Cracked 5 … June 27th, 2017


Jonathots Daily Blog

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Ways to Celebrate Our Founding Fathers on July 4th Other Than Fireworks

A.  POWDER AND SNUFF

A cavalcade of powdered wigs and various opiates and hallucinogenic drugs inhaled and smoked by the Continental Congress

B.  REACH FOR A LEECH

Bring your family for a once-in-a-lifetime “placing of the leeches”–so they can see how the colonists attempted to cure all disease (paramedics standing by in case of great blood loss)

C.  “TAKE A NEGRO TO WORK” DAY

Call up one of your friends of color and take him to your job as your slave, complete with chains and desperate expression. Yes, you can be Tom Jefferson, and he can be just “Tom.”

D.  ODORATION

Come and experience various chambers with early American body odor sprayed in, to give you the experience of sniffing people who wore too many clothes and did not use deodorant.

E.  MUSKETING

Salute to the Second Amendment–a Revolutionary War Gun Show, complete with unreliable, sometimes exploding flintlocks, and a chart displaying that it would take approximately seventeen straight hours for a mass killer to murder 25 people with a musket. (That’s if everyone agreed to hang around for the re-loading.)

 

 

 

 

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Freedom Part 3: SPEECHERS… July 3, 2013

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protestHuman beings are defensive.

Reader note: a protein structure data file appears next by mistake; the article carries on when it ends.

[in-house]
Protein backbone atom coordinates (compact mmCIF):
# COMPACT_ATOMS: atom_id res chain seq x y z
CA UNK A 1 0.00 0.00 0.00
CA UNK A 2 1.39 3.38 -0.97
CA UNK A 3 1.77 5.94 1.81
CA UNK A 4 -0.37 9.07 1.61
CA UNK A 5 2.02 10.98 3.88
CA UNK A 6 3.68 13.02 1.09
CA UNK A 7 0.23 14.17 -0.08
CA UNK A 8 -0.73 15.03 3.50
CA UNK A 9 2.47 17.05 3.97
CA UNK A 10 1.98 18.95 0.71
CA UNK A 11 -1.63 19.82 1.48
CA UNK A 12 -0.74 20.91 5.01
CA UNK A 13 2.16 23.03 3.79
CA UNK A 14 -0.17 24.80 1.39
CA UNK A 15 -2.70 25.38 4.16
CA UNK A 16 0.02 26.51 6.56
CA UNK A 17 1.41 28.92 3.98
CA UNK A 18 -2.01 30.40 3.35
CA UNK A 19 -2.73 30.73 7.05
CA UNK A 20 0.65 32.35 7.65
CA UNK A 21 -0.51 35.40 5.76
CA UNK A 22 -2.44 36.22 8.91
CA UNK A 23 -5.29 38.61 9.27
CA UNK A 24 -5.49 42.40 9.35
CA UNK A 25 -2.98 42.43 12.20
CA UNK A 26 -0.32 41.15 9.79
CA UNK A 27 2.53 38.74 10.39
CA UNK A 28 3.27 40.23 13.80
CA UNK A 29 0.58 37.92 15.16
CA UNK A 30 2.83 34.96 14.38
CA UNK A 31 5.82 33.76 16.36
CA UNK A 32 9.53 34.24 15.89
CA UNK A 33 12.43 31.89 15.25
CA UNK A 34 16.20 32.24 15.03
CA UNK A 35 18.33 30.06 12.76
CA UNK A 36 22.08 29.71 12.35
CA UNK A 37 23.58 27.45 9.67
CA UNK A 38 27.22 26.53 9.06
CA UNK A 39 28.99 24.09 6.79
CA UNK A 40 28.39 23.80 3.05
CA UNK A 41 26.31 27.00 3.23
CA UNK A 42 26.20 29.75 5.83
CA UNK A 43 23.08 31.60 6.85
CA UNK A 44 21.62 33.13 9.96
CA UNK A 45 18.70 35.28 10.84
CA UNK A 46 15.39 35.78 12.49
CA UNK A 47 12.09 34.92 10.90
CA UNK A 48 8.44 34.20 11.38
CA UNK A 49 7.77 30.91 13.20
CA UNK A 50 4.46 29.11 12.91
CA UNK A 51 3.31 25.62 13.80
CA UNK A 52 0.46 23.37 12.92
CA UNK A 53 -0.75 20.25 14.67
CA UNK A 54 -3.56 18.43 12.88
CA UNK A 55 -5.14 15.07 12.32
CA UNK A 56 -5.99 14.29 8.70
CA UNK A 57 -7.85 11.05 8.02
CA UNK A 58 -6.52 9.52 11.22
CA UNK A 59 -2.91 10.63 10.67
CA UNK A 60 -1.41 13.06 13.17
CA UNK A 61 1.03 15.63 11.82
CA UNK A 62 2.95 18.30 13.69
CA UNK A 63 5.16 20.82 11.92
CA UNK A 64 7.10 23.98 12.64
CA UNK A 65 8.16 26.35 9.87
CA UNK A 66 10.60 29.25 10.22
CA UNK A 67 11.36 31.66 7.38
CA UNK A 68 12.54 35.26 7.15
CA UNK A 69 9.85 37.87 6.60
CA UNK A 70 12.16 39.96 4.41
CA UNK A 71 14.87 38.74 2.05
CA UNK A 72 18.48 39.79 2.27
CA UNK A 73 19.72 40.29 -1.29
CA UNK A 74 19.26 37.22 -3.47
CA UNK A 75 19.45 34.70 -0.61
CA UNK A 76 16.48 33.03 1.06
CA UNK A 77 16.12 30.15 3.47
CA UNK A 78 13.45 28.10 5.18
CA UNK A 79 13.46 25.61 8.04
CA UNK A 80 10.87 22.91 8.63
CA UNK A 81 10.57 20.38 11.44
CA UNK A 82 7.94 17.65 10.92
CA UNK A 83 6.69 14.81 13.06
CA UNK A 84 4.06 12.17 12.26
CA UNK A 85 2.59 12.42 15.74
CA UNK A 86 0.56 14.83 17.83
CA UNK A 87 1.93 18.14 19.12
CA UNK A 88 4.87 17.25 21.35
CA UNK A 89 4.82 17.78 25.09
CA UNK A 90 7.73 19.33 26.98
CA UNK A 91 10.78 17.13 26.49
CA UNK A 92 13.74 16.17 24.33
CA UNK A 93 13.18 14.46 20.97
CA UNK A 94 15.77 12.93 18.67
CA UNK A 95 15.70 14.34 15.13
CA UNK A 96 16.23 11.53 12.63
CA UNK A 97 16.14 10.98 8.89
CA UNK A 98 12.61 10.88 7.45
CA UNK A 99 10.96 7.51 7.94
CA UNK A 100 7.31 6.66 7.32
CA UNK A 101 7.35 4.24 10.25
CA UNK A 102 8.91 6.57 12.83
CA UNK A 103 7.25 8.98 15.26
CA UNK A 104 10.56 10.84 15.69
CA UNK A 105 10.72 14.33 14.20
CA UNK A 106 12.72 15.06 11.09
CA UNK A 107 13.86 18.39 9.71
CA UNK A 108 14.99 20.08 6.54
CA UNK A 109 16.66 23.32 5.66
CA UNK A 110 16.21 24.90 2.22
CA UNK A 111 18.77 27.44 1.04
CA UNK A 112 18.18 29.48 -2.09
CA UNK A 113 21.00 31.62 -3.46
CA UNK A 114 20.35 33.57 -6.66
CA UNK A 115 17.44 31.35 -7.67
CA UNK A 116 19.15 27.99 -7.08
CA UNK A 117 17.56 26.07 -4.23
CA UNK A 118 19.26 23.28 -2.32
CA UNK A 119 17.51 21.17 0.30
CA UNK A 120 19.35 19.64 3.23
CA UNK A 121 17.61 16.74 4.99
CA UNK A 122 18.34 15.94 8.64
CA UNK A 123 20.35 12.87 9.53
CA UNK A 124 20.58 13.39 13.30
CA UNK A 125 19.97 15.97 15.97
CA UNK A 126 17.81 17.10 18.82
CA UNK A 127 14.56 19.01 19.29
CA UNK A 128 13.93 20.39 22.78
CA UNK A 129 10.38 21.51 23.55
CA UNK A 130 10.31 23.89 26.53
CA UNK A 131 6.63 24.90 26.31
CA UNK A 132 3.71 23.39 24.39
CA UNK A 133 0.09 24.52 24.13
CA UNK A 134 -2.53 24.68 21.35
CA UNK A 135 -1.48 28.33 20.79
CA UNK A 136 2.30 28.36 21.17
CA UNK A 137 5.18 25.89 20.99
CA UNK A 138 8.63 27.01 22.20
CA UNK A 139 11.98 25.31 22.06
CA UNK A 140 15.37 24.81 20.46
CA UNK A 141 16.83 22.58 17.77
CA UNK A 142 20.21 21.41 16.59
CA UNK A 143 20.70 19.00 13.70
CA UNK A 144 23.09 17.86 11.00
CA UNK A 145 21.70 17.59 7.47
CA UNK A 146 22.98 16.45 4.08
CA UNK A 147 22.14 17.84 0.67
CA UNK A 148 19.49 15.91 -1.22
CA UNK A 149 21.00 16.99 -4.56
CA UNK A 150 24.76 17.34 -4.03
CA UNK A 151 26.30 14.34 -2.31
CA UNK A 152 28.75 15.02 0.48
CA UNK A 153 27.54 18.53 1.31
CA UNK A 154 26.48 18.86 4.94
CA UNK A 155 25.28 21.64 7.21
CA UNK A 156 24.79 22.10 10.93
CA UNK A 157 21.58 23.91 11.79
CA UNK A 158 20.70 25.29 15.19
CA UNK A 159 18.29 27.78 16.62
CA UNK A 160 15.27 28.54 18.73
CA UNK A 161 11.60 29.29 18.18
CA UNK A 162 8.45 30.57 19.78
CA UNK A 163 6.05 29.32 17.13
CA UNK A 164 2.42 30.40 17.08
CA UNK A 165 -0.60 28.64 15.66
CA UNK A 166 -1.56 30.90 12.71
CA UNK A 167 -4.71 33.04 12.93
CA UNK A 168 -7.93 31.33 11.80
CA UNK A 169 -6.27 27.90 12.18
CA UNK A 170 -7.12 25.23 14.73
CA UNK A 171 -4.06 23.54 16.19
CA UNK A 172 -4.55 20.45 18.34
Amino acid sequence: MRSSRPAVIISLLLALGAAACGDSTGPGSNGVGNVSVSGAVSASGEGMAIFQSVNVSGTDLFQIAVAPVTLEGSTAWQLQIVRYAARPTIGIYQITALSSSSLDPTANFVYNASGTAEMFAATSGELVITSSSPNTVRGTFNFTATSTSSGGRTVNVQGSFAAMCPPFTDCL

It is perhaps our worst attribute. We spend much more time trying to explain, qualify or rationalize our positions than we ever do considering whether they are valid.

So our founding fathers, thinking they were being extraordinarily intelligent, came up with the First Amendment. In that particular assertion, they concluded that the new nation of America should give everyone freedom of speech and freedom of religion. Their thought was that everybody should have the right to say whatever they want to say and believe whatever they want to believe.

Back to the original point: human beings are defensive.

In other words, once we speak something aloud, we are much more likely to kill someone in order to defend our ridiculous notion than we are to change our minds. We are also more accustomed to stomping our foot and preaching our rendition of God than we ever are to believing there’s additional revelation of the Divine available to us through the testimony of others.